(Here is an optional Digression on JIPS.)
The phrase "client/server" is a big buzzword in the industry nowadays. In a sense, every network application has to be a client/server application, since the user executes a process on their host whose job it is to communicate over the network with a process running on a remote host. (But note that the converse is not necessarily true: a client process can communicate with a server process on the same host, so there does not have to be a network in between.) When we speak about client/server applications nowadays, though, we think primarily of client software that interacts with the user in an intuitive and user-friendly way, while interacting with a server process on the remote host by means of a protocol that is well-documented but of which, in general, the user has not - and does not need to have - the slightest idea.
The traditional applications on the Internet include the terminal emulation application - TELNET, and the file transfer application - FTP. Electronic mail is also a well-established network application, at least for sending plain text through a 7-bit path. More recent developments in email include 8-bit support, and the automatic inclusion of attachments in various formats, but unfortunately this functionality is not sufficiently widely deployed to be used with complete confidence. It only causes frustration when a user on e.g an IBM mainframe finds themselves the lucky recipient of a BINHEXed Macintosh file containing a document in WriteNow format (to take just one example!).
The distribution of information over the world-wide Internet is an issue of great importance, and has been addressed in many different ways, using the tools already at our disposal: TELNET (for example to a library catalogue, or to a conferencing system like CONTACT/VMSHARE/SEASCOM), FTP, email, Usenet News etc. One might prefer one or another of these mechanisms for a particular pattern of usage, but no one of them is ideal for all situations.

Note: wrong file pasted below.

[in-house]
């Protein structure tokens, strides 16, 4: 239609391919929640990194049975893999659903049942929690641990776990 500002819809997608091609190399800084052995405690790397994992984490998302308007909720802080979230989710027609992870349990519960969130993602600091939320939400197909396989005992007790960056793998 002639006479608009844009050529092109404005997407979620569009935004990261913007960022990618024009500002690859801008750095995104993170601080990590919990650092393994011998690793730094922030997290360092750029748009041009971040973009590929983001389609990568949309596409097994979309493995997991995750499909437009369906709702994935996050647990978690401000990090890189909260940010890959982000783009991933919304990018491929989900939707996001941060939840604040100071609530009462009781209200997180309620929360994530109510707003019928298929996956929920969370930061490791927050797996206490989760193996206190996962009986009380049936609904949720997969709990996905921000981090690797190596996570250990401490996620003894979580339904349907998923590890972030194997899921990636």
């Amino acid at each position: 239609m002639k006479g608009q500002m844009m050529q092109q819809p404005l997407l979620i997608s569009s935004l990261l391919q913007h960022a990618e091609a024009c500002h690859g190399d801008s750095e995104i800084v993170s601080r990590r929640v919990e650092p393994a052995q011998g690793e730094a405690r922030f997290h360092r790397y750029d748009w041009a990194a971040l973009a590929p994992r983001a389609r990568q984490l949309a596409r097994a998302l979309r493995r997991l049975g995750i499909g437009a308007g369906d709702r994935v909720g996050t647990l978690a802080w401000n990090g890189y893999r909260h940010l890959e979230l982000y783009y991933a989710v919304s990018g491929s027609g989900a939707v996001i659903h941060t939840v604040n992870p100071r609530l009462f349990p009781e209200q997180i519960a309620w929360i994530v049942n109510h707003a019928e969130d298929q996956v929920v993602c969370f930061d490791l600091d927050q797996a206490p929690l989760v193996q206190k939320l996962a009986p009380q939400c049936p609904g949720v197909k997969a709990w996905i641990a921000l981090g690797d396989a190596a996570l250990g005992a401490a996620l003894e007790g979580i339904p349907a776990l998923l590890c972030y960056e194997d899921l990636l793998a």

Being impatient with the existing tools, the University of Minnesota addressed the problem of disseminating information by devising a low-overhead protocol (Gopher). Some excellent client software has been written to use this protocol, for many different platforms. Various tools (Veronica search, Gopher-to-anonymous-FTP gateway, Gopher-to-Archie gateway , X500 directory gateway etc.) facilitiate tracking-down of information, and acquiring it. It made provision for calling up many of the existing tools, that users had previously had to call up directly, such as PH (phone/address book lookup), image display software, TELNET (to library catalogues for example), and so forth. Initially it did not provide for any feedback from the user, so it was primarily targetted at the dissemination of information from a relatively small number of information providers, to a relatively large population of consumers: but the things that it did, it did very neatly, and with low overhead. And, since the information could be obtained via automatic gateways to existing sources (e.g Usenet news) as well as directly from real humans, Gopher servers slotted nicely into the existing framework.
A team at CERN took a much more ambitious approach, in conceiving the "World Wide Web". This aims to comprise all available on-line information. Although it has its own network protocol (http) and its own preferred document format (html, hypertext mark-up language), it is nevertheless open-ended to other information access methods and formats.